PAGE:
Finding the best help for a depressed struggling teen is not always a straight shot. What works for one teen may not be helpful for another. As kids become older and their life problems become more complex, you have to transition to a supportive role. You may not have all the answers, but that’s okay. Your job is not always to be your teens hero and sometimes they need help that you cannot provide them with. A depressed struggling teen may take a little more effort and attention, but there is hope. Below are three steps to help you begin addressing your teen’s struggles.

Step One

The first step to helping your teen is to listen without judgement. One of the most important things you can do for your teen is to work on strengthening your relationship. Try to build empathy and understanding by putting yourself in his shoes. You might be frustrated that he seems down and irritable a lot of the time and doesn’t seem to be doing much of anything to help himself. But if there isn’t much in his life that is making him happy, or something intensely disappointing has happened to him, it’s understandable that he might avoid things he used to enjoy and retreat to his room. Depression makes even doing the smallest things more difficult.

Step Two

Make sure you’re pointing out the positive things your teen is doing. Going to school, holding down a part-time job, doing the dishes or picking up a sibling from school: These are all good and productive things they are doing, and it’s important to recognize them rather than thinking, “This is what she should be doing.” We all like to be appreciated and recognized for doing a good job even when it’s expected of us. This will help boost your teen’s confidence and positive outlook.

Step Three

Getting help is a critical part of your teen’s recover. Some teens will want to go to therapy when you ask them and some won’t. For those who are resistant, know that they aren’t going to suddenly open up to the idea of therapy (or to you) quickly, but you can help guide them towards treatment by opening the door and then waiting patiently for them to walk through it. Contact your local health care provider and seek guidance on next steps.

Solstice East can help

Solstice East is a residential treatment center for young women ages 14-18 struggling with behavior and emotional issues such as those that can stem from peer-relationship struggles. This program focuses on helping young women heal, recover, and integrate healthy habits into their lives. Students will learn to build healthy relationships, cope with emotions, and effectively communicate. Solstice East gives young women the skills and confidence they need to lead happy and healthy lives. We can help your family today!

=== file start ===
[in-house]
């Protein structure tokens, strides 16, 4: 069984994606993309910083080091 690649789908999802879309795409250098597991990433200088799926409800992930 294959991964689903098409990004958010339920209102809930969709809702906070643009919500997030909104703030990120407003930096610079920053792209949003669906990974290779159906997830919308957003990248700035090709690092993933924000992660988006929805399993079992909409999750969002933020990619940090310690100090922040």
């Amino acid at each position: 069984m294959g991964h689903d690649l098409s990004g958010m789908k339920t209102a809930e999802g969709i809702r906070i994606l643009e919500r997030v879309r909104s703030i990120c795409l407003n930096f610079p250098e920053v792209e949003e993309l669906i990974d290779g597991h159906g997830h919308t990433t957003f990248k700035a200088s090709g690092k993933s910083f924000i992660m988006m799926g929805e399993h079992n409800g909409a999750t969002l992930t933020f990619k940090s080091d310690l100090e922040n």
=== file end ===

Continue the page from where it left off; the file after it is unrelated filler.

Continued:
Contact us @ 828-484-9946

adolescent depression treatment

Adolescent Depression Treatment: All About Cognitive Biases

Adolescent Depression Treatment: All About Cognitive Biases 5488 3920 se_admin

Depression in adolescents occurs for many different reasons. There is no specific trigger to this type of mental illness. A variety of situations or factors can motivate the development of depression or depressive symptoms. Adolescent depression treatment is the same way. There is no magical treatment that heals all depressions. Instead, there are a variety of treatments available to meet the specific needs of the individual suffering from depression.

Research shows that there is a specific component of depression that should be addressed in treatment for adolescents. This component is called cognitive biases. Cognitive biases are patterns of negative thoughts, and changes in the way we process information. This type of bias is a common feature of depression. Part of adolescent depression treatment includes educating oneself on the term and addressing these biases in a straight forward manner.

Facts and Findings: Cognitive Biases

Cognitive biases were put to the test by various samples of teenagers. Researchers had them participate in a questionnaire to evaluate the impacts of cognitive biases on mental health.

Here is what the results showed:

  • Cognitive biases are inter-related
  • The more cognitive biases an individual experienced, the more severe their depressive symptoms were
  • Variation in depression severity is mostly explained by negative self-evaluation
  • If cognitive biases can be assessed reliably and easily, they may offer an alternative method to identify individuals at risk of depression

These considerations are important for adolescent depression treatment for a variety of reasons including the following:

  1. When adolescents are receiving clinical treatment for depression, these biases need to be addressed. Professionals can help young people to identify what triggers these biases and how to replace them with positive self-evaluation.
  2. In order to give adolescents the skills to build a positive self-concept, they must first come to terms with how to avoid getting into their negative state of mind.
  3. Learning the unique cognitive biases helps professionals tailor a treatment plan to best suit the individual